After reviewing the document, select the specific provision by clicking on the title.

(See also Procedural Safeguards: Resolution Meetings and Due Process Hearings,
Procedural Safeguards: Surrogate Parents, Notice and Parental Consent and State
Complaint Procedures)

The reauthorized Individuals with Disabilities Education Act (IDEA) was signed into law on Dec. 3, 2004, by President George W. Bush. The provisions of the act became effective on July 1, 2005, with the exception of some of the elements pertaining to the definition of a “highly qualified teacher” that took effect upon the signing of the act. The final regulations were published on August 14, 2006. This is one in a series of documents, prepared by the Office of Special Education and Rehabilitative Services (OSERS) in the U.S. Department of Education, that covers a variety of high-interest topics and brings together the statutory language related to those topics to support constituents in preparing to implement the new requirements.1 This document addresses significant changes from preexisting regulations to the final regulatory requirements regarding mediation.

IDEA Regulations

1. Require each public agency to allow parties to resolve disputes regarding any matter through a mediation process.

Each public agency must ensure that procedures are established and implemented to allow parties to disputes involving any matter under 34 CFR Part 300, including matters arising prior to the filing of a due process complaint, to resolve disputes through a mediation process.
[34 CFR 300.506(a)] [20 U.S.C. 1415(e)(1)]

The procedures must ensure that the mediation process:
  • Is voluntary on the part of the parties;
  • Is not used to deny or delay a parent's right to a hearing on the parent's due process complaint, or to deny any other rights afforded under Part B of the Act; and
  • Is conducted by a qualified and impartial mediator who is trained in effective mediation techniques.
[34 CFR 300.506(b)(1)] [20 U.S.C. 1415(e)(2)(A)]

2. Give a public agency the option of providing parents and schools choosing not to use the mediation process the opportunity to meet with a disinterested party.

A public agency may establish procedures to offer to parents and schools that choose not to use the mediation process, an opportunity to meet, at a time and location convenient to the parents, with a disinterested party who is under contract with an appropriate alternative dispute resolution entity, or a parent training and information center or community parent resource center in the State established under sections 671 or 672 of the IDEA and who would explain the benefits of, and encourage the use of, the mediation process to the parents.
[34 CFR 300.506(b)(2)] [20 U.S.C. 1415(e)(2)(B)]

3. Set forth the state’s responsibilities for mediation.

The State must maintain a list of individuals who are qualified mediators and knowledgeable in laws and regulations relating to the provision of special education and related services.
The State educational agency (SEA) must select mediators on a random, rotational, or other impartial basis.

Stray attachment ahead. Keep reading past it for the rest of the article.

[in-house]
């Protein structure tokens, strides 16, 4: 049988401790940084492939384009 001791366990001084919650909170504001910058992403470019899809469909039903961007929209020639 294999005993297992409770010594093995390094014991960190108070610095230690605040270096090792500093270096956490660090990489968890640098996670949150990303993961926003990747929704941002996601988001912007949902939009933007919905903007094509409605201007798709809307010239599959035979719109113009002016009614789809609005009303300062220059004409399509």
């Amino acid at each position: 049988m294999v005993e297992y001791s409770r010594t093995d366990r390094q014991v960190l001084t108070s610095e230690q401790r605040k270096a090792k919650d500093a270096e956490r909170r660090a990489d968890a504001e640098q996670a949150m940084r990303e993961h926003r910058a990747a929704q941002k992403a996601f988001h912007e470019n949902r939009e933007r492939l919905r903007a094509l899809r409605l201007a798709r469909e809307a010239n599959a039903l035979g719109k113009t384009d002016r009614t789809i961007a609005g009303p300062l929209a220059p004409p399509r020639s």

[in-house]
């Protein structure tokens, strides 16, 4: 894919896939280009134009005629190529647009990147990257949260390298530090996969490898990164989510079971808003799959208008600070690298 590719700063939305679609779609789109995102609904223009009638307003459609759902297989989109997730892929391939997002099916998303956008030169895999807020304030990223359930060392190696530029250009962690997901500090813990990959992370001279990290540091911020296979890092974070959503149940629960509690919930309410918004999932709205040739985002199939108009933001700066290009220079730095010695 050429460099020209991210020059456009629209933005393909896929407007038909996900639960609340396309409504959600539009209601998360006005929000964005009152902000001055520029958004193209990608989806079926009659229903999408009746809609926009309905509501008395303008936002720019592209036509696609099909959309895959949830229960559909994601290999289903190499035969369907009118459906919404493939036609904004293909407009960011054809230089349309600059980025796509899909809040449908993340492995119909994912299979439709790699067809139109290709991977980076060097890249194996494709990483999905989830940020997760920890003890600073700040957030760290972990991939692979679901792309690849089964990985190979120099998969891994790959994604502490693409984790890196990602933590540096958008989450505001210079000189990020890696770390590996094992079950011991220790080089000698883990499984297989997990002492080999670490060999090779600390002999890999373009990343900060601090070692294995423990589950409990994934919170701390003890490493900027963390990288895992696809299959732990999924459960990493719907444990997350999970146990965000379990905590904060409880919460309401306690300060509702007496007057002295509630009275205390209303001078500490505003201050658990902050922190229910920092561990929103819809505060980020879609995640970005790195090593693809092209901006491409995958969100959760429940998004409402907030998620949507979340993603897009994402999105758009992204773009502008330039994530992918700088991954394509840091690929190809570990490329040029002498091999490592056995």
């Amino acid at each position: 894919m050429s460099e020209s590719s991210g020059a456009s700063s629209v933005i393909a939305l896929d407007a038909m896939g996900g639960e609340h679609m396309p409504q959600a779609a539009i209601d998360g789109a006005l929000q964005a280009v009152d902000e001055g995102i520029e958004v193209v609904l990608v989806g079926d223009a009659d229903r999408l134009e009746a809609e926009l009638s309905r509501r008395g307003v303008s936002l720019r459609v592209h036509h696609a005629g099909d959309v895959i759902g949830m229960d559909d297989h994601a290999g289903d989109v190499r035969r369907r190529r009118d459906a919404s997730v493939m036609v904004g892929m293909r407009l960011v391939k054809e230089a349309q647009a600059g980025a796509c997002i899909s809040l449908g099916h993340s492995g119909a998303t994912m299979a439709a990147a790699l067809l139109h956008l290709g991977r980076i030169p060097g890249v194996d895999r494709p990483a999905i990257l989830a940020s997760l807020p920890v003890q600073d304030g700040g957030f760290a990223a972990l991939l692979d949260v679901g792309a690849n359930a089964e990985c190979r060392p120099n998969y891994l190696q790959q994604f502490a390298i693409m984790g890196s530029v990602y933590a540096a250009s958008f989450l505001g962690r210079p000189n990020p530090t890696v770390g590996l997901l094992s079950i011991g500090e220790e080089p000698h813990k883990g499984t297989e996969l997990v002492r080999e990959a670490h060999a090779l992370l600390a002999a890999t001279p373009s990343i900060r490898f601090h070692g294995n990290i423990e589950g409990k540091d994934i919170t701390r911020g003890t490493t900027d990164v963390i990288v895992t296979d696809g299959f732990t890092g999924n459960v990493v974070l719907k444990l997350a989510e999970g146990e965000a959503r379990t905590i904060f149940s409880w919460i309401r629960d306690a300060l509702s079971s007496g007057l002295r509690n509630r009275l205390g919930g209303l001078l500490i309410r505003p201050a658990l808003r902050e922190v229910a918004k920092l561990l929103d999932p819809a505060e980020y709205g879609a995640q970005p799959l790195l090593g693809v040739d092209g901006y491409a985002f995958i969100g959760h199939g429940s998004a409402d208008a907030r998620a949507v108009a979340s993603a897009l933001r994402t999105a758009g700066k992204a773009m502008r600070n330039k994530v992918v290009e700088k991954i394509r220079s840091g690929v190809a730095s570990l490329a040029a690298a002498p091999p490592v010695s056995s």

[34 CFR 300.506(b)(3)(i)-(ii)] [20 U.S.C. 1415(e)(2)(C) and (D)]

The State must bear the cost of the mediation process, including the costs of meetings of parents with disinterested parties described in 34 CFR 300.506(b)(2).
[34 CFR 300.506(b)(4)] [20 U.S.C. 1415(e)(2)(D)]

4. Include requirements for scheduling and location.

Each session in the mediation process must be scheduled in a timely manner and must be held in a location that is convenient to the parties to the dispute.
[34 CFR 300.506(b)(5)] [20 U.S.C. 1415(e)(2)(E)]

5. Require a written agreement that is enforceable in court if the dispute is resolved through the mediation process.

If the parties resolve a dispute through the mediation process, the parties must execute a legally binding agreement that sets forth that resolution and that:
  • States that all discussions that occurred during the mediation process will remain confidential and may not be used as evidence in any subsequent due process hearing or civil proceeding; and
  • Is signed by both the parent and a representative of the agency who has the authority to bind such agency.
[34 CFR 300.506(b)(6)] [20 U.S.C. 1415(e)(2)(F)]

A written, signed mediation agreement under 34 CFR 300.506(b) is enforceable in any State court of competent jurisdiction or in a district court of the United States.
[34 CFR 300.506(b)(7)] [20 U.S.C. 1415(e)(2)(F)]

6. Require that mediation discussions be kept confidential.

Discussions that occur during the mediation process must be confidential and may not be used as evidence in any subsequent due process hearing or civil proceeding or any Federal court or State court of a State receiving assistance under Part 300.
[34 CFR 300.506(b)(7)] [20 U.S.C. 1415(e)(2)(G)]

7. Establish requirements for impartiality of mediators.

An individual who serves as a mediator under Part 300 may not be an employee of the SEA
or the local educational agency (LEA) that is involved in the education or care of the child and must not have a personal or professional interest that conflicts with the person’s objectivity.
[34 CFR 300.506(c)(1)] [20 U.S.C. 1415(e)]

A person who otherwise qualifies as a mediator is not an employee of an LEA or State agency described under 34 CFR 300.228 solely because he or she is paid by the agency to serve as a mediator.
[34 CFR 300.506(c)(2)] [20 U.S.C. 1415(e)]